Almost every Design Indaba presenter refers to their country or city of origin as being formative to the success of their design approach and ethos. The evidence stacks up annually as one case study after the next demonstrates that the best design solutions grow out of a sense of place, context and location and are fundamental to inspiration.
Place is pride
The early morning Design Indaba audiences on Thursday were spellbound by the performance of Texas' sole Pentagram partner, DJ Stout, who by the way is not a DJ, in fact he as far from hip-hop culture as you can get without actually falling off the edge of the universe.
He was however accompanied by an award winning performance pianist Graeme Reynolds
, who offered a dramatic counterpoint to the photographic essays of Texan cowboy sub-culture, on his rented white Feurich baby grand.
Who knew there was such a thing as Cowboys Poets
What impresses and moves is the deep-rooted sense of place, the landscapes, the folk mythology of the cowboy with its wide-open spaces, reverence for horses, boots and saddles, baseball and generations of family values - portrayed today in some of the most breathtaking black & white photography, not seen since before the advent of digital and demonstrating why Stout is an internationally renowned book and magazine graphic designer and all round good 'ol boy!
Note: I learned afterwards in the Brandy Bar that DJ had never performed with Reynolds before and had called him up on a whim to ask if he would like to accompany him to South Africa to appear on the Indaba stage, to which Reynolds, who has played for ballets, truck ballets and other even weirder gigs, apparently did not hesitate for a second in accepting the invitation!
A dish is about where it comes from - Margo Jansen
A culinary insert has become de rigueur
on the Design Indaba programme probably because it illustrates the importance of being inspired by locality so well. Great chefs use local ingredients in their recipes to create dishes with authenticity. In the case of Margot Janse, Dutch roots transplanted to South Africa, it is brandy and grape juice reductions paired with Joostenbergvlakte-sourced duck, prepared in a "Dutch oven" of sacred Limpopo Baleni Salt and fynbos herbs, that ensure the ongoing status of Franschhoek's le Quartier Francais as one of South Africa's top culinary destinations. Originally from the fertile fishing grounds of Namibia's Skeleton Coat, and feeling the vibe of Jozi's high energy Saxon Hotel, fellow presenter, David Higgs described how he pops up to the certified organic roof garden of Saxon Hotel to gather the kohlrabi, wild asparagus and black radish, which might grace a dish of farmed kabeljou, finished with prickly pear. Both chefs discussed how space and their formative years inform their menus and the fulfilment of their artistry.
Give people space and they will know what to do with it - Michel Rojkind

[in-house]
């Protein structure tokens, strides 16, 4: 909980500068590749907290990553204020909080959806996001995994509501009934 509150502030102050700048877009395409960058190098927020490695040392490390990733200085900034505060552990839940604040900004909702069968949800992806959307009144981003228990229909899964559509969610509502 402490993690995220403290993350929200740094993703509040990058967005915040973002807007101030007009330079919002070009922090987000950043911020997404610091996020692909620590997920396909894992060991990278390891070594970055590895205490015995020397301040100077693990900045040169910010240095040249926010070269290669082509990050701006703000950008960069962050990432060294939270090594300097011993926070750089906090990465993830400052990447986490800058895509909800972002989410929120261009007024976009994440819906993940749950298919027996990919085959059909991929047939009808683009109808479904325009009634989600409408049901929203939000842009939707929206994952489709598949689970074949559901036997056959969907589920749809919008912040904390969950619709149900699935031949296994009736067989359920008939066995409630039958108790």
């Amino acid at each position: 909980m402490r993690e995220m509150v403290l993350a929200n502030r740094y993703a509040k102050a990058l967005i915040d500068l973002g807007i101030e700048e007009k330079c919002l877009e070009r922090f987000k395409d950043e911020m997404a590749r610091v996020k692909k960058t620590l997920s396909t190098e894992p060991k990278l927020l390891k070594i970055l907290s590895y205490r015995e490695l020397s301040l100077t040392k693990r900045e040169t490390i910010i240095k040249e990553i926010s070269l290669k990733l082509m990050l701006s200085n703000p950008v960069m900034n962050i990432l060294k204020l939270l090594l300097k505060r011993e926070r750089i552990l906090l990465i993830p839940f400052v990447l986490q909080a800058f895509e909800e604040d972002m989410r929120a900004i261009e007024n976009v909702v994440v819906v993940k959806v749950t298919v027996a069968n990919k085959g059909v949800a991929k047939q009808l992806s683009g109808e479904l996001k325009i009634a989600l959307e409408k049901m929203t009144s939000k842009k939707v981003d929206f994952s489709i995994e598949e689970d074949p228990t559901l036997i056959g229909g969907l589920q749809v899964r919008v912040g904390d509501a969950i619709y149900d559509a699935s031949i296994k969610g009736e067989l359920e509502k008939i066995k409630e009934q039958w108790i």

Pride of place was the opening line of Brazilian architect Michel Rocking's presentation, describing his native Mexico City as 'chaotic as hell". Time and again it becomes clear at Design Indaba that architecture is not about putting up a building - it is about creating interior and exterior spaces and places, in which people want to be, in which commerce will thrive, in which imagination will take flight.
Rojkind shows all of these in the opening up of glass bridges in a dome roof apartment that will allow people to see and engage with each other in their comings and goings and not feel alone. Extensions to the existing Cinetec complex offer fantastic play of light via lattice-covered areas and public spaces. A deep understanding on consumer behaviour is demonstrated in the purposing of previously non-existent space to create a roof garden, which has increased store income by 30%, and the deep display solutions that offer additional dimensions for performance and activations rather than just a flat façades. Just be inspired
Creating a Moroccan village in a building - Clive Wilkenson
Clive Wilkenson, the interior architect responsible for new thinking in corporate interiors around the globe, from Google and Nokia to Chiat Day and JWT NY etc made the point that we have considered and revised every aspect of our domestic spaces over the last 100 years, but put hardly any thought into new models of office space where we spend a substantial part of our lives. His solutions anticipate new ways of working, team structures, digital connectivity and other factors. Advocating the incorporation of play, fluidity, texture, transparency, human scale, community and collaboration in imbuing workspaces with both more fun and more functionality. The Superdesk concept for the Barbarian Group NY, is a stand out example of the future office.
Be like a cowboy or a chef
Perhaps what we can learn from all these extrapolations, is that culture, community, tribalism, a sense of place - is not about souvenirs and symbols, specific logos, colours or crests - but more about not being afraid to admit that the light and landscapes of place can touch us emotionally - like a cowboy or a chef, inspired and in tune with the rhythms and seasons, flavours and texture of our unique place in the world.